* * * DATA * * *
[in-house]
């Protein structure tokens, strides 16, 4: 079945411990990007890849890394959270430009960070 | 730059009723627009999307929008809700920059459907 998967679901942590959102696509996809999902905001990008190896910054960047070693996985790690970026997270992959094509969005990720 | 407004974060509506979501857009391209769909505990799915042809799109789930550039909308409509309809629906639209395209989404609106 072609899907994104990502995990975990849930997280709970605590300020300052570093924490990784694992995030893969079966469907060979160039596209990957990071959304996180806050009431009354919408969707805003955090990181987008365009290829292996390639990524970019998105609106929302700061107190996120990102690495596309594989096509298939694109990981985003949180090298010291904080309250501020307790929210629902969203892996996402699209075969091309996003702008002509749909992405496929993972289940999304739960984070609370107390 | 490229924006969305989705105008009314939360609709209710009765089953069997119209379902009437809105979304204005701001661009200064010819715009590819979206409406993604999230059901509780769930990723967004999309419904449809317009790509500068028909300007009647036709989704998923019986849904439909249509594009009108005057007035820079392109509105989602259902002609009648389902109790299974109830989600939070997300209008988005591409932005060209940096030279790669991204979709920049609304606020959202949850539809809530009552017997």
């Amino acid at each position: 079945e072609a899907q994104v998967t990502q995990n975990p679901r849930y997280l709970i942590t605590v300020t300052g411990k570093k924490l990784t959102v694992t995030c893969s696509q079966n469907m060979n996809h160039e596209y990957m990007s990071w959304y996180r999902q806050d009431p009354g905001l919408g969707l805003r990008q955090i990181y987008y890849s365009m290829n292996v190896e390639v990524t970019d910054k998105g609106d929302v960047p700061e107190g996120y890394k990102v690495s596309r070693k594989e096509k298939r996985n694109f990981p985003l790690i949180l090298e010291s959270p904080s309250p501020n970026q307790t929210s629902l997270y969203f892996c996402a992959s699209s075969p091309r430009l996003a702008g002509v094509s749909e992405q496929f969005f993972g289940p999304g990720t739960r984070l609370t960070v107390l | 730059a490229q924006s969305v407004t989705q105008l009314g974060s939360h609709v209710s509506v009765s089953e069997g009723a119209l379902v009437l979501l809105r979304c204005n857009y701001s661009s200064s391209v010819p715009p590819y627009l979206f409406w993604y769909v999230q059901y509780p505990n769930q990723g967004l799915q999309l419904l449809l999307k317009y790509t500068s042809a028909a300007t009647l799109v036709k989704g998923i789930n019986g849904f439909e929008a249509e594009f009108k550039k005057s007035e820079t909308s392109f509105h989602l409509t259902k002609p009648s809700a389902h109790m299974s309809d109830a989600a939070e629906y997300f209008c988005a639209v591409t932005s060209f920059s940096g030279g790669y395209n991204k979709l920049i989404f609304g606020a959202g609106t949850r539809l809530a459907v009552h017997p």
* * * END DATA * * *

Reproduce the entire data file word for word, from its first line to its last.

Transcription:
[in-house]
């Protein structure tokens, strides 16, 4: 079945411990990007890849890394959270430009960070 | 730059009723627009999307929008809700920059459907 998967679901942590959102696509996809999902905001990008190896910054960047070693996985790690970026997270992959094509969005990720 | 407004974060509506979501857009391209769909505990799915042809799109789930550039909308409509309809629906639209395209989404609106 072609899907994104990502995990975990849930997280709970605590300020300052570093924490990784694992995030893969079966469907060979160039596209990957990071959304996180806050009431009354919408969707805003955090990181987008365009290829292996390639990524970019998105609106929302700061107190996120990102690495596309594989096509298939694109990981985003949180090298010291904080309250501020307790929210629902969203892996996402699209075969091309996003702008002509749909992405496929993972289940999304739960984070609370107390 | 490229924006969305989705105008009314939360609709209710009765089953069997119209379902009437809105979304204005701001661009200064010819715009590819979206409406993604999230059901509780769930990723967004999309419904449809317009790509500068028909300007009647036709989704998923019986849904439909249509594009009108005057007035820079392109509105989602259902002609009648389902109790299974109830989600939070997300209008988005591409932005060209940096030279790669991204979709920049609304606020959202949850539809809530009552017997």
């Amino acid at each position: 079945e072609a899907q994104v998967t990502q995990n975990p679901r849930y997280l709970i942590t605590v300020t300052g411990k570093k924490l990784t959102v694992t995030c893969s696509q079966n469907m060979n996809h160039e596209y990957m990007s990071w959304y996180r999902q806050d009431p009354g905001l919408g969707l805003r990008q955090i990181y987008y890849s365009m290829n292996v190896e390639v990524t970019d910054k998105g609106d929302v960047p700061e107190g996120y890394k990102v690495s596309r070693k594989e096509k298939r996985n694109f990981p985003l790690i949180l090298e010291s959270p904080s309250p501020n970026q307790t929210s629902l997270y969203f892996c996402a992959s699209s075969p091309r430009l996003a702008g002509v094509s749909e992405q496929f969005f993972g289940p999304g990720t739960r984070l609370t960070v107390l | 730059a490229q924006s969305v407004t989705q105008l009314g974060s939360h609709v209710s509506v009765s089953e069997g009723a119209l379902v009437l979501l809105r979304c204005n857009y701001s661009s200064s391209v010819p715009p590819y627009l979206f409406w993604y769909v999230q059901y509780p505990n769930q990723g967004l799915q999309l419904l449809l999307k317009y790509t500068s042809a028909a300007t009647l799109v036709k989704g998923i789930n019986g849904f439909e929008a249509e594009f009108k550039k005057s007035e820079t909308s392109f509105h989602l409509t259902k002609p009648s809700a389902h109790m299974s309809d109830a989600a939070e629906y997300f209008c988005a639209v591409t932005s060209f920059s940096g030279g790669y395209n991204k979709l920049i989404f609304g606020a959202g609106t949850r539809l809530a459907v009552h017997p």